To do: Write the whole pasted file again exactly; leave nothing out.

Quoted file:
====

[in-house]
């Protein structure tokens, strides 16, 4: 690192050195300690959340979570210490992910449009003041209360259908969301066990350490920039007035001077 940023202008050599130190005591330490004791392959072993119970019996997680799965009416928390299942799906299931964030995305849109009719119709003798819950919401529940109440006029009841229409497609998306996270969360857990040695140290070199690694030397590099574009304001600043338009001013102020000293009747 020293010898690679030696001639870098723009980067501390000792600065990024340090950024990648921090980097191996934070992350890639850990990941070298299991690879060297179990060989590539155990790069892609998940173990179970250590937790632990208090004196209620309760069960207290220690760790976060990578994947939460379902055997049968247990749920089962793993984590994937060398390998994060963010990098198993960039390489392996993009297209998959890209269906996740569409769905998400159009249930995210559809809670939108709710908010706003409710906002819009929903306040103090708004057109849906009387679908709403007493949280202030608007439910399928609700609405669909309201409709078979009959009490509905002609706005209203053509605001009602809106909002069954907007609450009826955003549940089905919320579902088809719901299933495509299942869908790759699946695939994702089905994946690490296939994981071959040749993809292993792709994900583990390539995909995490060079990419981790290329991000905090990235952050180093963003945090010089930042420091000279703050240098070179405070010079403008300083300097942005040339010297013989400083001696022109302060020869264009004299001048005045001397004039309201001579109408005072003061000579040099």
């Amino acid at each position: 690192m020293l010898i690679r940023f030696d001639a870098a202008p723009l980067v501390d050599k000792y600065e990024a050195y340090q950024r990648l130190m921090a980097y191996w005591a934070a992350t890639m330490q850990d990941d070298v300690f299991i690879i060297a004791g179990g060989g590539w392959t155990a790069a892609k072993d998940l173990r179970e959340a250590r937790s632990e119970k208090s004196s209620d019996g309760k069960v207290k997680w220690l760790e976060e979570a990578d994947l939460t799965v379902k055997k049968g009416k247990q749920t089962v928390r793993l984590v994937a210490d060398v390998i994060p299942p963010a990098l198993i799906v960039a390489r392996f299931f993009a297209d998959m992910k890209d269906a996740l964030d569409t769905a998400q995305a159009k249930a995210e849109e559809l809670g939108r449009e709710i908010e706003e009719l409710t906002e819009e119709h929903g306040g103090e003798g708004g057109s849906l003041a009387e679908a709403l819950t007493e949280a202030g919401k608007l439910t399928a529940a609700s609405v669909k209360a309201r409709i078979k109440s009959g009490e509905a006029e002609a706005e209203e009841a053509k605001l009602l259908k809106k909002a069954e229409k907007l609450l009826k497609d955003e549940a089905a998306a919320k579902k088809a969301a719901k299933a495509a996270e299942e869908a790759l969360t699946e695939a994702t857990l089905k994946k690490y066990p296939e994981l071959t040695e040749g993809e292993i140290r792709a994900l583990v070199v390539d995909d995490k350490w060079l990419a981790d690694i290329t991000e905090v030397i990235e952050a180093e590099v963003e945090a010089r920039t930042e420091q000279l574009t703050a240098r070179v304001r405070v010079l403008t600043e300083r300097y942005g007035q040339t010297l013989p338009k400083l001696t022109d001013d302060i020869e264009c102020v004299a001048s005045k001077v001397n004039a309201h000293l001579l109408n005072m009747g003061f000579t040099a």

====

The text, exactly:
[in-house]
């Protein structure tokens, strides 16, 4: 690192050195300690959340979570210490992910449009003041209360259908969301066990350490920039007035001077 940023202008050599130190005591330490004791392959072993119970019996997680799965009416928390299942799906299931964030995305849109009719119709003798819950919401529940109440006029009841229409497609998306996270969360857990040695140290070199690694030397590099574009304001600043338009001013102020000293009747 020293010898690679030696001639870098723009980067501390000792600065990024340090950024990648921090980097191996934070992350890639850990990941070298299991690879060297179990060989590539155990790069892609998940173990179970250590937790632990208090004196209620309760069960207290220690760790976060990578994947939460379902055997049968247990749920089962793993984590994937060398390998994060963010990098198993960039390489392996993009297209998959890209269906996740569409769905998400159009249930995210559809809670939108709710908010706003409710906002819009929903306040103090708004057109849906009387679908709403007493949280202030608007439910399928609700609405669909309201409709078979009959009490509905002609706005209203053509605001009602809106909002069954907007609450009826955003549940089905919320579902088809719901299933495509299942869908790759699946695939994702089905994946690490296939994981071959040749993809292993792709994900583990390539995909995490060079990419981790290329991000905090990235952050180093963003945090010089930042420091000279703050240098070179405070010079403008300083300097942005040339010297013989400083001696022109302060020869264009004299001048005045001397004039309201001579109408005072003061000579040099």
């Amino acid at each position: 690192m020293l010898i690679r940023f030696d001639a870098a202008p723009l980067v501390d050599k000792y600065e990024a050195y340090q950024r990648l130190m921090a980097y191996w005591a934070a992350t890639m330490q850990d990941d070298v300690f299991i690879i060297a004791g179990g060989g590539w392959t155990a790069a892609k072993d998940l173990r179970e959340a250590r937790s632990e119970k208090s004196s209620d019996g309760k069960v207290k997680w220690l760790e976060e979570a990578d994947l939460t799965v379902k055997k049968g009416k247990q749920t089962v928390r793993l984590v994937a210490d060398v390998i994060p299942p963010a990098l198993i799906v960039a390489r392996f299931f993009a297209d998959m992910k890209d269906a996740l964030d569409t769905a998400q995305a159009k249930a995210e849109e559809l809670g939108r449009e709710i908010e706003e009719l409710t906002e819009e119709h929903g306040g103090e003798g708004g057109s849906l003041a009387e679908a709403l819950t007493e949280a202030g919401k608007l439910t399928a529940a609700s609405v669909k209360a309201r409709i078979k109440s009959g009490e509905a006029e002609a706005e209203e009841a053509k605001l009602l259908k809106k909002a069954e229409k907007l609450l009826k497609d955003e549940a089905a998306a919320k579902k088809a969301a719901k299933a495509a996270e299942e869908a790759l969360t699946e695939a994702t857990l089905k994946k690490y066990p296939e994981l071959t040695e040749g993809e292993i140290r792709a994900l583990v070199v390539d995909d995490k350490w060079l990419a981790d690694i290329t991000e905090v030397i990235e952050a180093e590099v963003e945090a010089r920039t930042e420091q000279l574009t703050a240098r070179v304001r405070v010079l403008t600043e300083r300097y942005g007035q040339t010297l013989p338009k400083l001696t022109d001013d302060i020869e264009c102020v004299a001048s005045k001077v001397n004039a309201h000293l001579l109408n005072m009747g003061f000579t040099a």